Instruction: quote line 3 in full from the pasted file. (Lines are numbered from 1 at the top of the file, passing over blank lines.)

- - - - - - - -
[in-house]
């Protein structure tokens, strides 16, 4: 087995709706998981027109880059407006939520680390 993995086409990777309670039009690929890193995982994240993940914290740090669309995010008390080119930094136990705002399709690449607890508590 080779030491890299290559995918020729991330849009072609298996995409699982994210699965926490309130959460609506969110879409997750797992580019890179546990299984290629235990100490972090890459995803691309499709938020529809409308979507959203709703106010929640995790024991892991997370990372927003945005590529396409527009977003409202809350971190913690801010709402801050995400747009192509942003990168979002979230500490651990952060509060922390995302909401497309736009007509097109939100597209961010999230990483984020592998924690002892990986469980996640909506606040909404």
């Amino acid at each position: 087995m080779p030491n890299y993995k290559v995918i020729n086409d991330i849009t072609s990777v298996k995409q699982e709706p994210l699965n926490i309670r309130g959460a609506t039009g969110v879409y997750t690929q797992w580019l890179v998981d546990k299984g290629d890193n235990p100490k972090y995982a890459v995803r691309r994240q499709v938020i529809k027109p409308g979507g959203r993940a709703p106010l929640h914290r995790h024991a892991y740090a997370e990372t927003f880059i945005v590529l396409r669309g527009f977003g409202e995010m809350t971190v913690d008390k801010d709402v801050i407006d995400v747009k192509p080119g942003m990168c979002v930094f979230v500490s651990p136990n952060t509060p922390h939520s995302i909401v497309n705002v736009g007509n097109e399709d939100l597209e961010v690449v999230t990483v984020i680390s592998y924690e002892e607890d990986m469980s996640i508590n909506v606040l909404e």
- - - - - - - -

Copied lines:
């Amino acid at each position: 087995m080779p030491n890299y993995k290559v995918i020729n086409d991330i849009t072609s990777v298996k995409q699982e709706p994210l699965n926490i309670r309130g959460a609506t039009g969110v879409y997750t690929q797992w580019l890179v998981d546990k299984g290629d890193n235990p100490k972090y995982a890459v995803r691309r994240q499709v938020i529809k027109p409308g979507g959203r993940a709703p106010l929640h914290r995790h024991a892991y740090a997370e990372t927003f880059i945005v590529l396409r669309g527009f977003g409202e995010m809350t971190v913690d008390k801010d709402v801050i407006d995400v747009k192509p080119g942003m990168c979002v930094f979230v500490s651990p136990n952060t509060p922390h939520s995302i909401v497309n705002v736009g007509n097109e399709d939100l597209e961010v690449v999230t990483v984020i680390s592998y924690e002892e607890d990986m469980s996640i508590n909506v606040l909404e």